Bikes don’t get any easier to ride than Honda’s new cruiser twin
It’s far too easy to dismiss the new CMX500 – but do so and you’ll miss out on a refreshingly capable and great fun machine. The words ‘Honda’ and ‘Rebel’ may combine about as well as oil and water; its looks may be a little, er, ‘challenging’, especially compared to established middleweight bobber/cruisers such as the Harley 883 Iron. And the new Honda’s budget spec, with just 45bhp and basic suspension, brakes and equipment, is unlikely to excite. But the overall resulting bike is ridiculously easy and entertaining to ride, is a pleasing lump of metal in its own right and is cheap and accessible to own. So much so, in fact, that the new Rebel may very well be the bike that entices a whole new type of rider into motorcycling and that’s a great thing by any measure.
The Rebel, or CMX500, to give Honda’s newcomer its formal moniker, is the latest addition to Big H’s family of A2-licence compliant, novice-friendly, 500cc parallel twins as first introduced in 2013 and then updated and face-lifted slightly last year. Made in Thailand to reduce costs they’re all built around the same new, easy-going, 47bhp parallel twin motor, simple tubular steel frame and budget suspension and brakes and comprise: naked, upright CB500F roadster; fully-faired, slightly racier CBR500F sportster and the slightly taller, half-faired CB500X adventure bike. And all are thoroughly competent, pleasing and unintimidating machines to ride, too.
The arrival of the new Rebel, though, widens the appeal of this family even more. The intention was two-fold: both to create a machine in the vein of the currently popular bobber/cruiser/custom style yet also one which was as easy to ride and accessible as possible, in keeping with the mantra of the CB500 family.
And, in true, meticulous, thoroughly refined Honda fashion, the Rebel delivers exactly that. To deliver even more easy, off-the-throttle torque, the parallel twin engine’s been detuned slightly, which also has the effect of clipping peak power by 2bhp. While to make the seat as low and accessible as possible the tubular frame has a new, lowered rear sub frame. In addition, short, twin rear shock replace the monoshock rear suspension of its siblings; the Rebel’s got bobber-style fat-tyred wheels which are just 16 inches in diameter rather than the 17s of its other family members and, naturally, the seat, tank, bars and clocks are new, too, in keeping with the bobber style.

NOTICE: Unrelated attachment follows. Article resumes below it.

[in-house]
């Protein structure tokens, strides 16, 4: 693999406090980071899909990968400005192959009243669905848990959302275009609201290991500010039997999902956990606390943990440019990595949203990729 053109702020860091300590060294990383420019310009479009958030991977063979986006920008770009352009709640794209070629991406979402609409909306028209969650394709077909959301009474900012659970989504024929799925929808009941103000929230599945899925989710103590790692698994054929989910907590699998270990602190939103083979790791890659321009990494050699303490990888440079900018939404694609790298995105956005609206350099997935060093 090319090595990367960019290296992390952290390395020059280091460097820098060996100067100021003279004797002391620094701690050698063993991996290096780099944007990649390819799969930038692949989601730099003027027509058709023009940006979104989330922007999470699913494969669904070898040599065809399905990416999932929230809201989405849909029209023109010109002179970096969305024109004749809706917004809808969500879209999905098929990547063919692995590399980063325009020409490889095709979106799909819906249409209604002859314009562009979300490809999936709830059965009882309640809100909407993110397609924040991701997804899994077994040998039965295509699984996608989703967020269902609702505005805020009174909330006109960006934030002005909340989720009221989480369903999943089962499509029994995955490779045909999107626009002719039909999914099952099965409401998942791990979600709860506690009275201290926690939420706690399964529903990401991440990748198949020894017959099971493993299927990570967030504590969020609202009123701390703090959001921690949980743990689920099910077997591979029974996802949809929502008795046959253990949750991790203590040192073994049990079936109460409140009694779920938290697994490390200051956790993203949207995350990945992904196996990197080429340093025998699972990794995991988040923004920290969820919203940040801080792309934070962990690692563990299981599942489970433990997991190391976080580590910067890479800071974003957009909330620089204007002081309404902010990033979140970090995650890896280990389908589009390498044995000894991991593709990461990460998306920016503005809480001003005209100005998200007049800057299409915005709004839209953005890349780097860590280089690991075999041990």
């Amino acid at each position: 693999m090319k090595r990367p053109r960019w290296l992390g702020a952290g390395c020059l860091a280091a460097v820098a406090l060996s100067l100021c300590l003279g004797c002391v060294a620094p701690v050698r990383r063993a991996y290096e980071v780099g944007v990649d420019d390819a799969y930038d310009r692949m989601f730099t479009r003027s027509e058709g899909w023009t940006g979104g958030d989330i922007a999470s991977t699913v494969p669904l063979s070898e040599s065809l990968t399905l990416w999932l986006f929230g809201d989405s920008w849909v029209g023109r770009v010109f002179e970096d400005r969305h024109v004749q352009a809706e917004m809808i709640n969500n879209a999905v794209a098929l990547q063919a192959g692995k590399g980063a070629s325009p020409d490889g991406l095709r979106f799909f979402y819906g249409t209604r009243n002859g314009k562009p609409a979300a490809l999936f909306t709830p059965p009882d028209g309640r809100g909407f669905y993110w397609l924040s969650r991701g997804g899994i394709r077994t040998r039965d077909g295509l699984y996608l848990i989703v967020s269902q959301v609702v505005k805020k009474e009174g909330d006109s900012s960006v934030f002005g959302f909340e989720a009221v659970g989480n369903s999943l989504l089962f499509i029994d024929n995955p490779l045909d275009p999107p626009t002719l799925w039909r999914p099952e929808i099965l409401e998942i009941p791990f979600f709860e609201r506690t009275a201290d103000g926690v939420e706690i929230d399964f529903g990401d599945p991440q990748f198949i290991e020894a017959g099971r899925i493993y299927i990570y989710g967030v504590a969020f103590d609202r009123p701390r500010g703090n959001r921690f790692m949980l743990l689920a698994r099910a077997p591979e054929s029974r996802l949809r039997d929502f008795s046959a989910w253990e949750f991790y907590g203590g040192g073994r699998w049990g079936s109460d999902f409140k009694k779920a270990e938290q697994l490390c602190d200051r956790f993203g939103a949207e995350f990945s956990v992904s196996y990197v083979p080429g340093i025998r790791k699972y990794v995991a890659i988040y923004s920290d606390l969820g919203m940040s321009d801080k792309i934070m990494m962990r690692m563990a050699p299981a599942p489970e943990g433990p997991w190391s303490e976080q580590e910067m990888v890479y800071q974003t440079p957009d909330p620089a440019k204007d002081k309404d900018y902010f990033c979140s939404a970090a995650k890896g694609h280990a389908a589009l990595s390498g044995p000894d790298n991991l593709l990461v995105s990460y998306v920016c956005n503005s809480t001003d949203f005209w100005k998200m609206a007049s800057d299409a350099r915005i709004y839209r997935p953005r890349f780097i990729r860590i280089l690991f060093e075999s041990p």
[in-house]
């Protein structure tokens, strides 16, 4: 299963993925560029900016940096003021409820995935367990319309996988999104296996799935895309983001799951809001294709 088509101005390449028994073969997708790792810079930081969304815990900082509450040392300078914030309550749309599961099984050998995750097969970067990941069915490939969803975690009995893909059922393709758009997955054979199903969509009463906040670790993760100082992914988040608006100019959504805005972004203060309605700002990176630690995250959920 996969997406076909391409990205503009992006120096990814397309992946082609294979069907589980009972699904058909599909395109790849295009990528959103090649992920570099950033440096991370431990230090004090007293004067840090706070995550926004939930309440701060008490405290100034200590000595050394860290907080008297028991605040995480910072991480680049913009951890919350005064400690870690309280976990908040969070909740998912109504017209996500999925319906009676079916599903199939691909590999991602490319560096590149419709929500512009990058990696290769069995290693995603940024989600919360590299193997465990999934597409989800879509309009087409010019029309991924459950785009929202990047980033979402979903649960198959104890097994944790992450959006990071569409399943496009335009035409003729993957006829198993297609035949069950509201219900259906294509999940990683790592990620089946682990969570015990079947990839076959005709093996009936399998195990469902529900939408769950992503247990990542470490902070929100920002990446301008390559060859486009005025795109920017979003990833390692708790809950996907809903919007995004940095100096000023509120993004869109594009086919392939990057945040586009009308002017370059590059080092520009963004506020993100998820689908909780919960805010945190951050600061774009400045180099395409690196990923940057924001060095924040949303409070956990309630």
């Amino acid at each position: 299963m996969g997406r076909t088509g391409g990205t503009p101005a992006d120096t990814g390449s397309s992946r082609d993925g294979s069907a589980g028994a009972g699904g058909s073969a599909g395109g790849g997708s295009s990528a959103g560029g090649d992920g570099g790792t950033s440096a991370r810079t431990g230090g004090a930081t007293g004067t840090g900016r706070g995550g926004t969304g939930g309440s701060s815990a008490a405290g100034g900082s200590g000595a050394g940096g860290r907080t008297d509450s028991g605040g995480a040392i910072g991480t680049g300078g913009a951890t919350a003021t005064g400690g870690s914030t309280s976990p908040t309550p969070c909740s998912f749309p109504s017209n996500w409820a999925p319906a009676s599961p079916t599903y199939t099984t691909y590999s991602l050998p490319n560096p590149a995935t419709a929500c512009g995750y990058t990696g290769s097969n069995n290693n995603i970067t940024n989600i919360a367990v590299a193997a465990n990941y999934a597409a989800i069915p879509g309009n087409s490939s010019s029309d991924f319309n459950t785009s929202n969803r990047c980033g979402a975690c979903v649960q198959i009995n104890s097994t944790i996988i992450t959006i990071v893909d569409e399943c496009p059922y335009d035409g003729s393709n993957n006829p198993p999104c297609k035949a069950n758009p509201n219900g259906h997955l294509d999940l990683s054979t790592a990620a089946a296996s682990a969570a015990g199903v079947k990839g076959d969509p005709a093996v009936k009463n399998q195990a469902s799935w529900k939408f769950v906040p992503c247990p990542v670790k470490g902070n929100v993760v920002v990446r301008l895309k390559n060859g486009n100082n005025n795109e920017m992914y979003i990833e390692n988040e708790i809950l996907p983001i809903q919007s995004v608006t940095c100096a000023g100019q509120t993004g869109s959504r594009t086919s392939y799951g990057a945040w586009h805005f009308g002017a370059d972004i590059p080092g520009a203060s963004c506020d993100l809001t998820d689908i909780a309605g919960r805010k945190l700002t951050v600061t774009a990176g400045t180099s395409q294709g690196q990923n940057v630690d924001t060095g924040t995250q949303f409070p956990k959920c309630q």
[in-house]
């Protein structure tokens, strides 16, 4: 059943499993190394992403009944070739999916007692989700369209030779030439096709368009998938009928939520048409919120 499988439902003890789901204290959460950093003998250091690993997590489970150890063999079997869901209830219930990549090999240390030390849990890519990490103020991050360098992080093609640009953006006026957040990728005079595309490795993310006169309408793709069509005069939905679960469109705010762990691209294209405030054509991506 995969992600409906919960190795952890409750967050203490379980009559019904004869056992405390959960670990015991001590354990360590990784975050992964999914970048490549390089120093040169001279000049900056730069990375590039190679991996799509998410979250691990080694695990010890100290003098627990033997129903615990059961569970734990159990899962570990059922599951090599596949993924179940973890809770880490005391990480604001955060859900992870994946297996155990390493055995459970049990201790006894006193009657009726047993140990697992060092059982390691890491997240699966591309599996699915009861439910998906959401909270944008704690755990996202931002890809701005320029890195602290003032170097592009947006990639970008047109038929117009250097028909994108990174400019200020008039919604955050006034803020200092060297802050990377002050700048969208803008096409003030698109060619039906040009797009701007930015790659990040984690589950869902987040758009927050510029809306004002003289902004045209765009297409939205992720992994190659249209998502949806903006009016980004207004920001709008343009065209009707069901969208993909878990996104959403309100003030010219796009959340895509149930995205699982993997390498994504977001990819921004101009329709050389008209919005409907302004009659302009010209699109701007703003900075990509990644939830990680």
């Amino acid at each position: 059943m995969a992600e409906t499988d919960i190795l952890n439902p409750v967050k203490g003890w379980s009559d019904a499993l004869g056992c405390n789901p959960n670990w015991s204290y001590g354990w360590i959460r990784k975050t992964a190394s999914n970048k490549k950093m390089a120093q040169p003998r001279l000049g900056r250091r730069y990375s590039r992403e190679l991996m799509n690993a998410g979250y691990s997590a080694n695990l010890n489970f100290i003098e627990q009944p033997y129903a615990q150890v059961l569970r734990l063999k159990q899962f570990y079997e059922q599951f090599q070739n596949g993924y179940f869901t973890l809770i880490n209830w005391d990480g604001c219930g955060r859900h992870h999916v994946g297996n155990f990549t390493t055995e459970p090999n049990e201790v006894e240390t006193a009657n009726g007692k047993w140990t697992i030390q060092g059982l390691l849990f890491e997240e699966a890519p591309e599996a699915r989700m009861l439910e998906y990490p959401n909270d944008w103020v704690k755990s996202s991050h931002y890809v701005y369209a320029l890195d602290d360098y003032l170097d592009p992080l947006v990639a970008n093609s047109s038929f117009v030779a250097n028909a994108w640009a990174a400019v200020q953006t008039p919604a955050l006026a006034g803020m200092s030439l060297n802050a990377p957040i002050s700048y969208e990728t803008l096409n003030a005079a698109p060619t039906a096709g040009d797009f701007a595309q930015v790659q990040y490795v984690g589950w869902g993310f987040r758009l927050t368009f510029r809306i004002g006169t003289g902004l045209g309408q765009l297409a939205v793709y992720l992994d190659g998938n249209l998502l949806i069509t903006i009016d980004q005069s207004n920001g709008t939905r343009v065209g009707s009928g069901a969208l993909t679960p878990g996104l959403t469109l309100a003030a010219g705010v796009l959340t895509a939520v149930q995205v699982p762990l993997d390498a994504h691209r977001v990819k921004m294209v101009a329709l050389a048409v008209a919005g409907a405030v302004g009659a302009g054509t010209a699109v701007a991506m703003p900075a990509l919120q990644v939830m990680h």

The result, though, actually works brilliantly well. Though seeming a little blobby, bent and bland in pictures, in the flesh the Rebel’s definitely more robust and industrial looking. It’s chunky and tactile, typical Honda quality is evident everywhere and, though undeniably minimal and basic, the Rebel certainly has all the basics a new rider needs. The single, round, instrument pod, for example, may be minimal but is packed with info, ranging from a digital speedo to warning lights for everything necessary.
But unquestionably the best bit about Honda’s newcomer is how it rides. From the moment you glide over the ultra-low seat and reach forward to the flattish, tubular bars you feel welcome and just know this is a bike that’s going to be an absolute doddle to ride. The Rebel is.
Honda has a knack for getting the ergonomics of its bikes ‘just right’ and the Rebel is the perfect example. On board you feel like you’re on a 250 rather than a 500; the riding position, being pretty much upright and less ‘cruisery’ than you might expect, puts the rider very much in control; being so low and light it should be completely unintimidating for shorter and, dare I say, novice female riders and yet it all handles in an intuitively neutral way and is light, precise and fun, too. Whether wiggling through town traffic (or figure-of-eighting around some cones), the Rebel is an absolute breeze. Yet when the roads open up, unlike so many ‘custom’ style bikes, the new Honda is also stable, neutral, easy and fun.
Adding to all that is the easy willingness of the Rebel engine. Inherently smoother and freer revving than some rival singles, the Honda twin is, again, both easy and predictable yet smooth and long-legged enough for reasonable distances. In short: for an A2 bike, it’s the perfect powertrain. Some sub-47bhp bikes I’d be shy of riding over 30 miles. The Honda, by comparison, does it all.
And that says it all about the Rebel, really. Where its sibling 500s are all great at being the type of bikes they are and all with the same easy, reassuring, flexible 500cc heart, the Rebel delivers as an easy cruiser built on the same, proven foundations. The difference here is that, by being a low-seated, manageable cruiser, the Rebel’s also the least intimidating and most accessible novice bike of them all.